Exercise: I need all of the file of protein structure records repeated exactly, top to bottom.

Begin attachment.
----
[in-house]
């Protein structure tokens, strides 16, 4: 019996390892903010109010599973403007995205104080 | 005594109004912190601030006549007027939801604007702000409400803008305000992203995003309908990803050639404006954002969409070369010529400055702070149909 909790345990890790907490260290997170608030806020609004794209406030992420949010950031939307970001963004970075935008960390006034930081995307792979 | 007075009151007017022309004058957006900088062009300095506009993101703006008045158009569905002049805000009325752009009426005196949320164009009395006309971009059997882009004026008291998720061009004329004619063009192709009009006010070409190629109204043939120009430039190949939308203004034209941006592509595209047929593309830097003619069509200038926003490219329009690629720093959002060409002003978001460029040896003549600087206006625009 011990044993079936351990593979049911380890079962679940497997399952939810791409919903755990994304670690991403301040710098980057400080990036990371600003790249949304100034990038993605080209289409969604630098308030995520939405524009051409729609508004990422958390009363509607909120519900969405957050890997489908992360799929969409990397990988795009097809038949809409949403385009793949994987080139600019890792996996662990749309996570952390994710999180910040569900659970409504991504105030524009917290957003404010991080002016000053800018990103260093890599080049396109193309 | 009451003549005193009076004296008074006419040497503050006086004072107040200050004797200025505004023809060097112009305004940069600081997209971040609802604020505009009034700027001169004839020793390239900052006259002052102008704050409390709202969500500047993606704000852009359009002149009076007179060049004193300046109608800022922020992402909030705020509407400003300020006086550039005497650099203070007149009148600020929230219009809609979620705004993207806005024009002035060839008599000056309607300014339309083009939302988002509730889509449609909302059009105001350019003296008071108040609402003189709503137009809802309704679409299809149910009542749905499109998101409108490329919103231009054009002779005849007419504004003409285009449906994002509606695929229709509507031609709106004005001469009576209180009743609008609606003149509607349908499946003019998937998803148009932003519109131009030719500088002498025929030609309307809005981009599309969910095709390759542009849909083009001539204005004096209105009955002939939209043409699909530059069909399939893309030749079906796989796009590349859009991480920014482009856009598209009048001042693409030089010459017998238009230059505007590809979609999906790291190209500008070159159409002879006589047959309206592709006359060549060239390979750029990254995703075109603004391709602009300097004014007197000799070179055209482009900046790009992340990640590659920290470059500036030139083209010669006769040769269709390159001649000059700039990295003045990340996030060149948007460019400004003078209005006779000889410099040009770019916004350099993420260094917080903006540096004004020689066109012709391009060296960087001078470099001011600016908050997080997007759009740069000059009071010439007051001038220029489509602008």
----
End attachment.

[in-house]
């Protein structure tokens, strides 16, 4: 019996390892903010109010599973403007995205104080 | 005594109004912190601030006549007027939801604007702000409400803008305000992203995003309908990803050639404006954002969409070369010529400055702070149909 909790345990890790907490260290997170608030806020609004794209406030992420949010950031939307970001963004970075935008960390006034930081995307792979 | 007075009151007017022309004058957006900088062009300095506009993101703006008045158009569905002049805000009325752009009426005196949320164009009395006309971009059997882009004026008291998720061009004329004619063009192709009009006010070409190629109204043939120009430039190949939308203004034209941006592509595209047929593309830097003619069509200038926003490219329009690629720093959002060409002003978001460029040896003549600087206006625009 011990044993079936351990593979049911380890079962679940497997399952939810791409919903755990994304670690991403301040710098980057400080990036990371600003790249949304100034990038993605080209289409969604630098308030995520939405524009051409729609508004990422958390009363509607909120519900969405957050890997489908992360799929969409990397990988795009097809038949809409949403385009793949994987080139600019890792996996662990749309996570952390994710999180910040569900659970409504991504105030524009917290957003404010991080002016000053800018990103260093890599080049396109193309 | 009451003549005193009076004296008074006419040497503050006086004072107040200050004797200025505004023809060097112009305004940069600081997209971040609802604020505009009034700027001169004839020793390239900052006259002052102008704050409390709202969500500047993606704000852009359009002149009076007179060049004193300046109608800022922020992402909030705020509407400003300020006086550039005497650099203070007149009148600020929230219009809609979620705004993207806005024009002035060839008599000056309607300014339309083009939302988002509730889509449609909302059009105001350019003296008071108040609402003189709503137009809802309704679409299809149910009542749905499109998101409108490329919103231009054009002779005849007419504004003409285009449906994002509606695929229709509507031609709106004005001469009576209180009743609008609606003149509607349908499946003019998937998803148009932003519109131009030719500088002498025929030609309307809005981009599309969910095709390759542009849909083009001539204005004096209105009955002939939209043409699909530059069909399939893309030749079906796989796009590349859009991480920014482009856009598209009048001042693409030089010459017998238009230059505007590809979609999906790291190209500008070159159409002879006589047959309206592709006359060549060239390979750029990254995703075109603004391709602009300097004014007197000799070179055209482009900046790009992340990640590659920290470059500036030139083209010669006769040769269709390159001649000059700039990295003045990340996030060149948007460019400004003078209005006779000889410099040009770019916004350099993420260094917080903006540096004004020689066109012709391009060296960087001078470099001011600016908050997080997007759009740069000059009071010439007051001038220029489509602008």